Antimicrobial resistance (AMR) is a critical human health issue worldwide. Although conversations about AMR causes and solutions often focus on the role of agriculture versus the role of human medicine, the reality is that there are many facets to consider when attempting to understand and address antimicrobial resistance. This session – curated by members of a nationwide team cooperating on a new outreach program titled iAMResponsible – will feature invited experts engaging in conversations about the shared responsibility among food producers and processors, consumers, policy makers and the medical community to understand and address antimicrobial resistance.
Dr. Amy Schmidt, Associate Professor and Extension Specialist, University of Nebraska-Lincoln
OneHealth and AMR in Agroecosystems
Dr. Lisa Durso, Research Microbiologist, USDA-ARS Agroecosystem Studies Unit (Lincoln, NE)
Antimicrobial resistance (AMR) is a complex issue with communication about it further confused by inconsistent use of terminology across human, animal and environmental systems. During her presentation, Dr. Durso will share her perspective on One Health terminology and “rich points” where differences in interpretations among groups can hinder effective problem solving. She will also discuss the current state of science and recent national and international policies relative to AMR to provide an overview of where we are now and what the future may hold.
Lisa Durso, PhD, is a microbiologist with the USDA Agricultural Research Service in Lincoln, NE. She started her career in human public health, including an Emerging Infectious Disease training fellowship at the Foodborne and Diarrheal Disease Branch at CDC. She moved to agriculture fifteen years ago, working in the Animal Health unit of the Meat Animal Research Center in Nebraska. She currently works in the Soil and Air national program, finding ways to use animal manures to improve soil health while minimizing adverse environmental impacts associated with pathogens and antibiotic resistance.
Antimicrobial Resistance of Foodborne Pathogens – Are Food Processing Environment and Related Activities a Risk Factor?
Dr. Jovana Kovacevic, Food Safety Extension and Research, Oregon State University
This talk will explore antimicrobial resistance of foodborne pathogens in the context of food processing activities and environments. Special emphasis will be placed on the use of antimicrobials in the food manufacturing industry, selective pressures linked to emergence and spread of foodborne microorganisms with reduced susceptibilities to antimicrobials, and co-selection and cross-resistance phenomena.
Dr. Jovana Kovacevic is an Assistant Professor and Food Safety Extension Specialist at the Oregon State University’s Food Innovation Center (FIC) in Portland, Oregon. In her current role, Dr. Kovacevic directs the food safety program at the FIC focusing on Listeria research, FSMA-related food safety training, education and outreach activities, and she also co-directs and coordinates the USDA-funded Western Regional Center to Enhance Food Safety. Her research uses molecular methods and whole genome sequencing to trace, better understand and prevent contamination events in the food chain, with particular focus on Listeria monocytogenes, and sanitizer and antimicrobial resistance in the food chain.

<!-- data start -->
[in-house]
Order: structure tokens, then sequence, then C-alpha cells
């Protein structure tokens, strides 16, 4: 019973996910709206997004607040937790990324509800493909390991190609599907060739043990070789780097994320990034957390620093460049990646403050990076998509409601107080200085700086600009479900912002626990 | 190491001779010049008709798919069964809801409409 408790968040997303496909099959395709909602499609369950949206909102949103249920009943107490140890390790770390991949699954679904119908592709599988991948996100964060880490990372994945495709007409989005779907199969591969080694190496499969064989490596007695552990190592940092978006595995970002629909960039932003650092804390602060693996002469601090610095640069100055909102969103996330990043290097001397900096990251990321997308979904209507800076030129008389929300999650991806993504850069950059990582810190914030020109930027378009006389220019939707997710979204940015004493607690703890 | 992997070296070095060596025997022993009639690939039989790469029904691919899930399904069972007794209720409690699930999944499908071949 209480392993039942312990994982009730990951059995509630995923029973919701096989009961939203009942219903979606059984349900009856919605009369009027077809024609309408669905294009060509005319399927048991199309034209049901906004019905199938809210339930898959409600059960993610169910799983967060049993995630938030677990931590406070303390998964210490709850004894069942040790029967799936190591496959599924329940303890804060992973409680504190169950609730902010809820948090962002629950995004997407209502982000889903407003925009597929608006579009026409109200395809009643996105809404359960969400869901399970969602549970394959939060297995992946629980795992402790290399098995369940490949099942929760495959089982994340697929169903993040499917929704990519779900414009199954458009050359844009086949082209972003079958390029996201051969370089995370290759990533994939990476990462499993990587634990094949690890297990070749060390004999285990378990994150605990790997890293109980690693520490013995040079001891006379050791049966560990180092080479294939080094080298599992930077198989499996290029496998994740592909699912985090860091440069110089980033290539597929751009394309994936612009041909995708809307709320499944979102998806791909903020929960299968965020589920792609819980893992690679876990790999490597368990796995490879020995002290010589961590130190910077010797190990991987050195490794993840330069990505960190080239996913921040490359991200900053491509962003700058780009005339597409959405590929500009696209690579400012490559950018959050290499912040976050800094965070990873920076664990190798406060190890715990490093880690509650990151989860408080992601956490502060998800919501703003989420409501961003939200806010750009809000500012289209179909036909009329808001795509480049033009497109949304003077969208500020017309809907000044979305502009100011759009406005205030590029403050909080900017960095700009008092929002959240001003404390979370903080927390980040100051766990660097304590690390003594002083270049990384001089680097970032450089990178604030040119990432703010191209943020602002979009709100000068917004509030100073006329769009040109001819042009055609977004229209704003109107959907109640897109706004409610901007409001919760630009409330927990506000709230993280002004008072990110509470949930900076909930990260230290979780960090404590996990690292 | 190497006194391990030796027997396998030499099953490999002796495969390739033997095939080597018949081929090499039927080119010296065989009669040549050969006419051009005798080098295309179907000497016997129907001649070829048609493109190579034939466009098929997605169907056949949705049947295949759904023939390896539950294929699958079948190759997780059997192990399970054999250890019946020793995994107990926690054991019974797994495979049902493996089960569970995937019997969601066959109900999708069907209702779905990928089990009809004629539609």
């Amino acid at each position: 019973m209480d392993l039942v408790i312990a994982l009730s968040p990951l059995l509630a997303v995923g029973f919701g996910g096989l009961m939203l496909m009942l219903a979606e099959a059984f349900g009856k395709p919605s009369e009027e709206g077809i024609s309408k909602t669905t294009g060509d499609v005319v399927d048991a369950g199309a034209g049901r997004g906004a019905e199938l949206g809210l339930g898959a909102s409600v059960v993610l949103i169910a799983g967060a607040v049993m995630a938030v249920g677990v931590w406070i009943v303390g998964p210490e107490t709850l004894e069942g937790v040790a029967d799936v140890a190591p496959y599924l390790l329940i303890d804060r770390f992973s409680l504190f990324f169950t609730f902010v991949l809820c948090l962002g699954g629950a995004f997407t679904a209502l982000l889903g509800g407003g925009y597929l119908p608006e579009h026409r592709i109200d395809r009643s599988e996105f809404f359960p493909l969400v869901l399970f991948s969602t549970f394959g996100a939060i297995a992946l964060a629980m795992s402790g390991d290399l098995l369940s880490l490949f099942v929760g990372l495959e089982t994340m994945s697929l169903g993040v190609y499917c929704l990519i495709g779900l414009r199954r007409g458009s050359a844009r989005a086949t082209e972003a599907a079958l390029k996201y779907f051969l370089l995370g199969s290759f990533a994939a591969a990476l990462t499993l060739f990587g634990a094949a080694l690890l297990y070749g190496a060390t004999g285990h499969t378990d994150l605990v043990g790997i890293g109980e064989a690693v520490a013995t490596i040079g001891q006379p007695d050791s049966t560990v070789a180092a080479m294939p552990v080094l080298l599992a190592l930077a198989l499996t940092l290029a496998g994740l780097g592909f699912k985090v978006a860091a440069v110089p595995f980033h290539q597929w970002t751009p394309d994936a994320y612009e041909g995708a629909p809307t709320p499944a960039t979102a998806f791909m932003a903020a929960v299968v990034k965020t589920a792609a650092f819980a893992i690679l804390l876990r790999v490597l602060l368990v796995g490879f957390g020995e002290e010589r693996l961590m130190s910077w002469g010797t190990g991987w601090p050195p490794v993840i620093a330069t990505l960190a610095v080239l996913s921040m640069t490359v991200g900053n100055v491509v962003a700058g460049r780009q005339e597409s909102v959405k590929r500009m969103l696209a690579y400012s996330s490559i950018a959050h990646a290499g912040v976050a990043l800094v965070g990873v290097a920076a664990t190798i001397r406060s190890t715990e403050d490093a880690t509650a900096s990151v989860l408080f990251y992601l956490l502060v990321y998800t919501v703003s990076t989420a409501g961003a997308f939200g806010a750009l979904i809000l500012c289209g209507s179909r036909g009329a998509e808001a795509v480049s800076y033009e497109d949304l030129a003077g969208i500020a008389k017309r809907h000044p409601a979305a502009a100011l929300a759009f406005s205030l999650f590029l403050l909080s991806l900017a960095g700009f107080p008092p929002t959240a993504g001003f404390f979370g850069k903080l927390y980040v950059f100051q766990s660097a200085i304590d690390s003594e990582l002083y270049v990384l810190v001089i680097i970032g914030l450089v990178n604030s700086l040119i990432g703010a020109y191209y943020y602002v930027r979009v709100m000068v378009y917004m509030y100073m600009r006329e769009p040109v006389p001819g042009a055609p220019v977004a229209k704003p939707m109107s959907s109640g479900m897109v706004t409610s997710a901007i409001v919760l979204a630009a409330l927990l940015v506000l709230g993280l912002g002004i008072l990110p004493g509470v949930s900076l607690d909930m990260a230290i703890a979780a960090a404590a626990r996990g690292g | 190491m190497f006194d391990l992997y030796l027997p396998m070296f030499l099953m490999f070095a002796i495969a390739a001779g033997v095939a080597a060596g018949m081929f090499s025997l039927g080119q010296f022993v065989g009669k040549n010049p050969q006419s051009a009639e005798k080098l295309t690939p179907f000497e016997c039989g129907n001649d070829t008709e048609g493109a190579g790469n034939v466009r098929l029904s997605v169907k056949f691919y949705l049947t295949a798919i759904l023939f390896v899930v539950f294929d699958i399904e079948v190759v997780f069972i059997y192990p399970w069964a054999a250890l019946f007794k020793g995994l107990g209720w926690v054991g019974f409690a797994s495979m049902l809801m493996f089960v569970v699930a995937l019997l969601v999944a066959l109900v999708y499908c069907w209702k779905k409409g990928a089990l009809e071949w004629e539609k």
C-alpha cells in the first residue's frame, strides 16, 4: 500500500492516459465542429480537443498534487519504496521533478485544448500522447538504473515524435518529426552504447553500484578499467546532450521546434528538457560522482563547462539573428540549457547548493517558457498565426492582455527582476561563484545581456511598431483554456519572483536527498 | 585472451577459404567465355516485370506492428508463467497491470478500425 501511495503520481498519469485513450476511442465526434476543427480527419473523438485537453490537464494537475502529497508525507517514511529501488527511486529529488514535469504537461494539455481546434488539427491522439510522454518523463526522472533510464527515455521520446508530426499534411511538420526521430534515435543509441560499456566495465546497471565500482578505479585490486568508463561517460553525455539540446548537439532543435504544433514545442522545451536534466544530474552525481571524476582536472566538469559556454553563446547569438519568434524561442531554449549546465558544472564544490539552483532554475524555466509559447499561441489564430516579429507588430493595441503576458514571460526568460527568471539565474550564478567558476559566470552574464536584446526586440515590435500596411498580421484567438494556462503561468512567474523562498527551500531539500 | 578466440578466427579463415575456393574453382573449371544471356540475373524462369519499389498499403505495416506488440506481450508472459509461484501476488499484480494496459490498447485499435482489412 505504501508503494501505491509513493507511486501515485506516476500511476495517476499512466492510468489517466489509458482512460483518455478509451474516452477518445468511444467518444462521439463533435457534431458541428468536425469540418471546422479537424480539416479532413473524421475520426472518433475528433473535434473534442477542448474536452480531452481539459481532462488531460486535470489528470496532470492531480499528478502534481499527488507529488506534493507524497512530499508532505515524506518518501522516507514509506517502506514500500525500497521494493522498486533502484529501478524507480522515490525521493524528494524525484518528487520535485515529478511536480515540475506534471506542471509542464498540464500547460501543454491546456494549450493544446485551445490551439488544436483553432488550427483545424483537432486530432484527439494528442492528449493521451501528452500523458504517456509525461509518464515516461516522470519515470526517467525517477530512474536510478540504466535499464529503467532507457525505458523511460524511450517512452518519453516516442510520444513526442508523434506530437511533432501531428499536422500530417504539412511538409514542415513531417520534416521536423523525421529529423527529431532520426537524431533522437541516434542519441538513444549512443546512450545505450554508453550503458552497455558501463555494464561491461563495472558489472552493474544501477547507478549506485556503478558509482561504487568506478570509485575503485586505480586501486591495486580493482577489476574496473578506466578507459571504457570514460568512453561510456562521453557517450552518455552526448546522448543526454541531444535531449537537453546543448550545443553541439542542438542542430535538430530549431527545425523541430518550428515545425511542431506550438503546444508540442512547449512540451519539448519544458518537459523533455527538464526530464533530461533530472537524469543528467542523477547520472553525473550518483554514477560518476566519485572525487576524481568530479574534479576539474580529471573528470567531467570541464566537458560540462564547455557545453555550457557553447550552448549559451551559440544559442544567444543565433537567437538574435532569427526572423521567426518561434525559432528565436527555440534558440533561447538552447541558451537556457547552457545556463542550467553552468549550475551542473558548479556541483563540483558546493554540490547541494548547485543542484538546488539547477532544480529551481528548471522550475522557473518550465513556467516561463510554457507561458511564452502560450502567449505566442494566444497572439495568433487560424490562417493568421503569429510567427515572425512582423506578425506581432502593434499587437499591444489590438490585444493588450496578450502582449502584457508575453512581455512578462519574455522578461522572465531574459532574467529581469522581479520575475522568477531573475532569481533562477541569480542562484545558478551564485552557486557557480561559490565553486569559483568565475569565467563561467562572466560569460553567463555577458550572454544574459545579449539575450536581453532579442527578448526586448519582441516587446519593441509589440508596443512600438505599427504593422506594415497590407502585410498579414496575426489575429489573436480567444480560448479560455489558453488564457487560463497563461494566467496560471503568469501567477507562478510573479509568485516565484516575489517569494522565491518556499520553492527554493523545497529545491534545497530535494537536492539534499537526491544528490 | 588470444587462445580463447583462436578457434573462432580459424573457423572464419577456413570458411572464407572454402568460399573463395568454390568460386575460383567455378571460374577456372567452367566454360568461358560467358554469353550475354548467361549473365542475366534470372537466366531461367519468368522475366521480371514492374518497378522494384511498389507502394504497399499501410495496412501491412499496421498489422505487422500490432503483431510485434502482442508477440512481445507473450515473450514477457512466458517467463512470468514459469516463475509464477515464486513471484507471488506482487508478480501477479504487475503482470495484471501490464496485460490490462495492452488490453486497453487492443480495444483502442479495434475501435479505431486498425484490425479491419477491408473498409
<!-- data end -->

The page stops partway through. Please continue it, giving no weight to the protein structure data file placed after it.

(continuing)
Fostering Antimicrobial Stewardship in Veterinary Settings
Dr. Michael Murphy, Veterinary Medical Officer, Center for Veterinary Medicine (CVM), Food and Drug Administration (Rockville, MD)
Dr. Murphy will provide a brief summary of the Center for Veterinary Medicine within the U.S. Food and Drug Administration (FDA) and discuss past and future activities by the FDA to address antimicrobial resistance.
Mike Murphy DVM, JD, PhD, is a Veterinary Medical Officer in the Office of the Director, Center for Veterinary Medicine (CVM), Food and Drug Administration, DHHS. Mike joined CVM in 2009 after 27 years in veterinary diagnostic laboratories in Minnesota and Texas. He has provided outreach on Fostering Stewardship for CVM’s Antimicrobial Resistance initiative for the past several years.
Antimicrobial Use and Resistance in United States Beef Production
Dr. John Schmidt, Research Microbiologist, USDA-ARS Meat Animal Research Center (Clay Center, NE)
Food-animals receive approximately 80% (by mass) of antimicrobials used in the United States (U.S.). Cattle account for about 43% of the medically important antimicrobials used during U.S. food-animal production. This presentation will summarize the findings from numerous studies performed by the U.S. Meat Animal Research Center (USMARC) examining the antimicrobial resistance impact of these uses throughout the farm-to-fork continuum.
John W. Schmidt PhD is a Research Microbiologist with the Meat Safety and Quality Research Unit at the Untied States Department of Agriculture, Agricultural Research Service, United States Meat Animal Research Center (USMARC) located in Clay Center, Nebraska. Since joining USMARC in 2009 John has lead food safety research projects focused on Salmonella, Shiga-toxigenic E. coli, and antimicrobial resistance. His current research is focused on determining the impact of agricultural antimicrobial use on the occurrence of antimicrobial resistance throughout the beef and pork production and processing continuums.
Influence of Policy and Economics on AMR
Dr. Randall Singer, Department of Veterinary and Biomedical Sciences, University of Minnesota
The iAMResponsible program and this session are funded by USDA-NIFA Award Nos. 2017-68003-26497, 2018-68003-27467 and 2018-68003-27545.
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